All of this is necessary because VOCs are a precursor to ozone, one of the original six “criteria pollutants” that Congress required EPA (and the states, through their EPA-approved SIPs) to control, in order to meet the National Ambient Air Quality Standards that EPA set for those pollutants.  Notwithstanding a long history of VOC regulatory enforcement, the air quality in all of Massachusetts – indeed all of southern New England – remains in “non-attainment” with the NAAQS for ozone.

EPA Region 1, which is based in Boston, has recently focused on a particular aspect of the problem:  the release of VOCs in connection with operation of “industrial laundries”.  These facilities serve the laundering needs of many different kinds of businesses and institutions – those, like hospitals, that require a steady supply of clean uniforms, and those, like print shops, that use towels to clean their equipment and therefore need a steady supply of fresh ones.  Some of those uniforms and towels contain volatile organic compounds.  And the VOCs can be released at various stages of an industrial laundry’s process of handling them for its customers, including collection, storage, transport, and washing of laundry.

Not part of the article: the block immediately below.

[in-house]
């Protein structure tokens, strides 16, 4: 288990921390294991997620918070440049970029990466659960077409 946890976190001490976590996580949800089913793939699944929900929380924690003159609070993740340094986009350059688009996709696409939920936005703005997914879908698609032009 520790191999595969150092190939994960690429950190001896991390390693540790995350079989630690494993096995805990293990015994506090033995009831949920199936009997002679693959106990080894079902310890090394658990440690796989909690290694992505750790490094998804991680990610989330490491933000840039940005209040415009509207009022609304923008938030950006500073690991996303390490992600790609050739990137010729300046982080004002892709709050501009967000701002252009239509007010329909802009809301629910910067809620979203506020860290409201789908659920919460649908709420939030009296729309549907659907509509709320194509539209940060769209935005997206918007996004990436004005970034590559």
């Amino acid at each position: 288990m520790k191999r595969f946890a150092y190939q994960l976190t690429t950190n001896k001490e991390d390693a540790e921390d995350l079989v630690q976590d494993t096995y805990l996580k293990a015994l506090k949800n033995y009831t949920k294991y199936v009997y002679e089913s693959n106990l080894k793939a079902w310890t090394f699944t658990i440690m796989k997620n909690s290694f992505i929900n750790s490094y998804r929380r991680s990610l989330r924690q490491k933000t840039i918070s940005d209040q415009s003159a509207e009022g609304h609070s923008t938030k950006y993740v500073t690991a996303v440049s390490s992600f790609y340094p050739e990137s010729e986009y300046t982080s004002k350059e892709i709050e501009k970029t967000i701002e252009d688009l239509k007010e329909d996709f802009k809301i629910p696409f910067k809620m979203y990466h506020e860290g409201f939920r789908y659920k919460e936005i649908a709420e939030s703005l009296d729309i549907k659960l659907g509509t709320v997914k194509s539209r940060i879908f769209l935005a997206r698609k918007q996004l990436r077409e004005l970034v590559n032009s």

EPA’s initiative has included information requests sent pursuant to Section 114 of the Clean Air Act, 42 U.S.C. 7414, and seeking detailed information about the laundries’ collection practices, their storage equipment, their operations and materials usage and – notably – their customers.  Based on the responses, EPA has required emissions testing at certain facilities, and it has issued Notices of Violation.  In one case during the summer of 2011, the Department of Justice, on behalf of EPA, sued an industrial laundry in New Hampshire (southern New Hampshire does not attain the ozone standard), alleging that the facility’s construction and operation, without prior approval, constituted violations of, among other things, the New Source Review provisions of the Clean Air Act.  The Consent Decree which settled the case requires payment of a civil penalty, modification of operating practices, installation of pollution control equipment, purchase and retirement of Emission Reduction Credits and implementation of a Supplemental Environmental Project. 

EPA continues its enforcement efforts with respect to other facilities in New England.  Whether those efforts will ultimately be successful in bringing southern New England, or parts of it, into compliance with the NAAQS for ozone is open to question, given the persistence of the problem and the wide variety of sources for precursor pollutants.  It is clear, though, that enforcement activity with respect to industrial laundries forms a part of EPA Region 1’s ozone-control strategy.  Other regions with similar non-attainment problems may be close behind.